The Kellogg Company bought Eggo in 1968 as part of their efforts to diversify during the 60s and 70s. Eggo waffles were invented by Frank Dorsa in 1953 who found a way to cook, freeze, and package waffles for consumers. They also released Eggo potato chips and Eggo syrup. Kellogg’s advertised Eggo products using the now-popular phrase “L’eggo my Eggo”. As “L’eggo” sounds similar to “LEGO”, Kellogg’s collaborated with The Lego Group to produce LEGO brick-shaped waffles. Kellogg’s trademarked the “Eggo” wordmark in 1960 and it applies to:

  • Prepared batter and flour for waffles, biscuits, pancakes, muffins, cakes, and doughnuts; frozen waffles; potato chips; mayonnaise; pickles; relishes; mustard; horse radish; salad dressings; salad oils; canned tuna; table syrups; gelatine desserts; canned and bottled tomato products-namely, tomato catsup, tomato paste and puree; sandwich spreads; jams; jellies; barbecue sauce and soup base
  • Waffles, pancakes, french toast sticks, table syrup, cinnamon rolls 

“K” logo

In 1984, Kellogg’s trademarked just the “K” of their logo – looking exactly how it does in the full logo. It’s primarily used on snack and convenience food, suggesting that the “K” was used so that they didn’t need to take up space with the full logo, while still being recognizable as the Kellogg brand. This “K” logo was then used as part of other branded products such as “Special K”. The “K” logo has been updated throughout the years to now cover:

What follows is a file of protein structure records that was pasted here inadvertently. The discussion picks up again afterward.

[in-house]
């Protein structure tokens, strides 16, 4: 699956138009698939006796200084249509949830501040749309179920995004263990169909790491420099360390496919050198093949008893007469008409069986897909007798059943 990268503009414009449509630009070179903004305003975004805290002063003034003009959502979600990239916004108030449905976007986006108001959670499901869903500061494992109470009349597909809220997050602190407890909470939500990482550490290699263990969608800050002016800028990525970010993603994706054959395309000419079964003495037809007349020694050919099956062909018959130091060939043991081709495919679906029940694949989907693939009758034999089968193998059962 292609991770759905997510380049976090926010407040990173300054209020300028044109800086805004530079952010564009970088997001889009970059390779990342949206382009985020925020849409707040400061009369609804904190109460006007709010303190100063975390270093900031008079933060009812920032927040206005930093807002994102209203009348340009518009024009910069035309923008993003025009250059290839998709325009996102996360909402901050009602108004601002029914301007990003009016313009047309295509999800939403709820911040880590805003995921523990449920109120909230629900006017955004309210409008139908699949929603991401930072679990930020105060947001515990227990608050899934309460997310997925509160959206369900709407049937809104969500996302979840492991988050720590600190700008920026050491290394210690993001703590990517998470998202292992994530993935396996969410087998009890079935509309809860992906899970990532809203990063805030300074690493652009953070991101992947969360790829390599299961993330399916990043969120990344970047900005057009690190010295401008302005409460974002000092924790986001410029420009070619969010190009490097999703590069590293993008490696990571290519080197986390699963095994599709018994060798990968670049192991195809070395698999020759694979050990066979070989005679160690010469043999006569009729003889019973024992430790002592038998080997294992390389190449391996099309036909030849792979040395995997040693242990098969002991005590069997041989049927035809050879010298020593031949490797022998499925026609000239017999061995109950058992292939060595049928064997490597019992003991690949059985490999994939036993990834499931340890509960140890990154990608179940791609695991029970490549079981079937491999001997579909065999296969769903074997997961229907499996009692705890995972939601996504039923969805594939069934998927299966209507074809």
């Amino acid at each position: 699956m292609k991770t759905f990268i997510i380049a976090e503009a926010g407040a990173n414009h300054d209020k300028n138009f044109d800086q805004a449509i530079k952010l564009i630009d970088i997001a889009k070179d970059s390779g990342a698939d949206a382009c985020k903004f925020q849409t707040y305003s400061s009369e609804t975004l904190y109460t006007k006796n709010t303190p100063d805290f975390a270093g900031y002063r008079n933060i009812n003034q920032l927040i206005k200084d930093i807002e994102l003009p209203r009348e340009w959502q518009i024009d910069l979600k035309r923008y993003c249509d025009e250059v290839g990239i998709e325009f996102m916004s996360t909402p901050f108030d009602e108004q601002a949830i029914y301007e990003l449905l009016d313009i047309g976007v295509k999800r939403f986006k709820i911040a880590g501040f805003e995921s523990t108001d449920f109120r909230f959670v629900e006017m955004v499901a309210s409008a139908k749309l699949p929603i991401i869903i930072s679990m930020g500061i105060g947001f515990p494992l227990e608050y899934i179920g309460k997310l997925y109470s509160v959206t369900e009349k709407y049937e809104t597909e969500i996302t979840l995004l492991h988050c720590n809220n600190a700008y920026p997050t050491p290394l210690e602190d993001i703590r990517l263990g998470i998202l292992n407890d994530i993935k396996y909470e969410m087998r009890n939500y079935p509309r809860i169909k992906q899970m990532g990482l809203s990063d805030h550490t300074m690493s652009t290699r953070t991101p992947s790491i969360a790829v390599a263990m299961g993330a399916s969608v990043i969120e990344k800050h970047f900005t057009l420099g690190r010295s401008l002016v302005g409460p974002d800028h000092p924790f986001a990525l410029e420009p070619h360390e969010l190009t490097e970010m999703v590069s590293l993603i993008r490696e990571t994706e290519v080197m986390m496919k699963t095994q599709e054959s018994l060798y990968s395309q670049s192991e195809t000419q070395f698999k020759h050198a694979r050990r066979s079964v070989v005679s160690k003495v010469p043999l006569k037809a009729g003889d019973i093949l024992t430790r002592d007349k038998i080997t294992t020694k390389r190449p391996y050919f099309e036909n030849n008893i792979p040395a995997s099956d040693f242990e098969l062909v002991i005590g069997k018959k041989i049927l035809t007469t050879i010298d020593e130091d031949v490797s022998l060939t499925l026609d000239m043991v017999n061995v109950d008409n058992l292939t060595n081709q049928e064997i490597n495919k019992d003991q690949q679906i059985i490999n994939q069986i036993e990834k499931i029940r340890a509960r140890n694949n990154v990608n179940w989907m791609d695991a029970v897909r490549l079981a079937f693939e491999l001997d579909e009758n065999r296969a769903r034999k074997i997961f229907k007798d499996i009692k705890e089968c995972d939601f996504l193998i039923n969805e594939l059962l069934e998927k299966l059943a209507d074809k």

• Publications and printed matter-namely, booklets, pamphlets, leaflets, and brochures concerning the company’s products
  • Cereal-derived food products to be used as a breakfast food, snack food, or ingredient for making food
  • Protein-based, nutrient-dense snack bars
  • Meal replacement bars; protein-enriched water; protein-enriched powdered water mixes
  • Drinking waters; flavored water powders for making flavored water drinks

Wrapping up

Kellogg’s is the largest cereal manufacturer in the world and has been creating cereals since 1906. They’ve also been acquiring several other cereal, snack, and convenience food brands since the 60s, meaning they have a lot of trademarks and brands to their name. To date, the cereal company has registered a whopping 257 trademarks. 

Their trademarks include brand names, logos, cereal mascots, advertising slogans, incentive programs, and charitable arms. Being such a big company, it’s no surprise that Kellogg’s has been thorough in trademarking its assets with USPTO and has actually protected them in several legal battles – most notably with their Tony the Tiger image. Protecting IP and assets by registering them as trademarks can save millions of dollars, time, and headaches. As a company that’s worth $22.54 billion, it’s worth ensuring they’re fully protected. 

See more famous trademarks here.

Xavier Morales, Esq.

About the Author:

Xavier Morales, Esq.

Mr. Morales founded this trademark law practice in January 2007 with the goal of providing intellectual property expertise to entrepreneurs and businesses around the country. Since then, he has filed more than 6,000 trademarks with the USPTO. You can learn more about Xavier here.

Protect Your Mark

Get the national trademark protection you need for your business name, logo, or slogan.

Or call us today


You'll Speak directly with our founding attorney


Law Office of Xavier Morales
P.O. BOX 3256
Austin, TX 78764

office: 1-866-618-2517
fax: 1-866-639-4889